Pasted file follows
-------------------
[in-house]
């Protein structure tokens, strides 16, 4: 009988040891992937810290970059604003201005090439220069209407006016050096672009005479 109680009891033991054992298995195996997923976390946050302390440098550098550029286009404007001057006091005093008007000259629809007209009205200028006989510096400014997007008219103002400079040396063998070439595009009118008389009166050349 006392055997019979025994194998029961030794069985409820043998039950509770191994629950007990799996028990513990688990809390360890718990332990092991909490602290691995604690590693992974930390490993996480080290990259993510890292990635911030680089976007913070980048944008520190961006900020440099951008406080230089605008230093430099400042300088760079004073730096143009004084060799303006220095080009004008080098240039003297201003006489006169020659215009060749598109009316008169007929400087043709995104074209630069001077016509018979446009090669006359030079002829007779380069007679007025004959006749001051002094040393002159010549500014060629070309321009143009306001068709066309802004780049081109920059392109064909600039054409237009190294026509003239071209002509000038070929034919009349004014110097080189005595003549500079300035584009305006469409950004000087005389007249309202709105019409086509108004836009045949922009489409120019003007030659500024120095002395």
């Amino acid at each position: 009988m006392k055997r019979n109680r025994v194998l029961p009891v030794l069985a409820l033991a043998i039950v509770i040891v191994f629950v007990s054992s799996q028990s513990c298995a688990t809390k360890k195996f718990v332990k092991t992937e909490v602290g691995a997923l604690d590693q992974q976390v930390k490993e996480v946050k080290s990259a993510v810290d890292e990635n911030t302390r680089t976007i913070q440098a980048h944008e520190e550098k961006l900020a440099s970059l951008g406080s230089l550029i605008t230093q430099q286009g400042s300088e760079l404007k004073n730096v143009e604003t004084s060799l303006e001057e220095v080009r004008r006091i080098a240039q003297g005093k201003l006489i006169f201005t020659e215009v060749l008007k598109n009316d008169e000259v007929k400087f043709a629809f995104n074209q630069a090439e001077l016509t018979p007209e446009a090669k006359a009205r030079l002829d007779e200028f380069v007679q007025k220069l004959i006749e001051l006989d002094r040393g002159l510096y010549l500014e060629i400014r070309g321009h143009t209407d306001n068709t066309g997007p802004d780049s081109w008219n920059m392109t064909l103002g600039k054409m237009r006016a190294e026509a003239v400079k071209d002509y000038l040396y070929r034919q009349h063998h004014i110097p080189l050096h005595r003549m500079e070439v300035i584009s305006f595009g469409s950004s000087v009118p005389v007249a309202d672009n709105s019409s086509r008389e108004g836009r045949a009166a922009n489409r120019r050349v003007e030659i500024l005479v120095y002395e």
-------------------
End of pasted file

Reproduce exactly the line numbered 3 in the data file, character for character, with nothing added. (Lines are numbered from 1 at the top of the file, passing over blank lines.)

């Amino acid at each position: 009988m006392k055997r019979n109680r025994v194998l029961p009891v030794l069985a409820l033991a043998i039950v509770i040891v191994f629950v007990s054992s799996q028990s513990c298995a688990t809390k360890k195996f718990v332990k092991t992937e909490v602290g691995a997923l604690d590693q992974q976390v930390k490993e996480v946050k080290s990259a993510v810290d890292e990635n911030t302390r680089t976007i913070q440098a980048h944008e520190e550098k961006l900020a440099s970059l951008g406080s230089l550029i605008t230093q430099q286009g400042s300088e760079l404007k004073n730096v143009e604003t004084s060799l303006e001057e220095v080009r004008r006091i080098a240039q003297g005093k201003l006489i006169f201005t020659e215009v060749l008007k598109n009316d008169e000259v007929k400087f043709a629809f995104n074209q630069a090439e001077l016509t018979p007209e446009a090669k006359a009205r030079l002829d007779e200028f380069v007679q007025k220069l004959i006749e001051l006989d002094r040393g002159l510096y010549l500014e060629i400014r070309g321009h143009t209407d306001n068709t066309g997007p802004d780049s081109w008219n920059m392109t064909l103002g600039k054409m237009r006016a190294e026509a003239v400079k071209d002509y000038l040396y070929r034919q009349h063998h004014i110097p080189l050096h005595r003549m500079e070439v300035i584009s305006f595009g469409s950004s000087v009118p005389v007249a309202d672009n709105s019409s086509r008389e108004g836009r045949a009166a922009n489409r120019r050349v003007e030659i500024l005479v120095y002395e």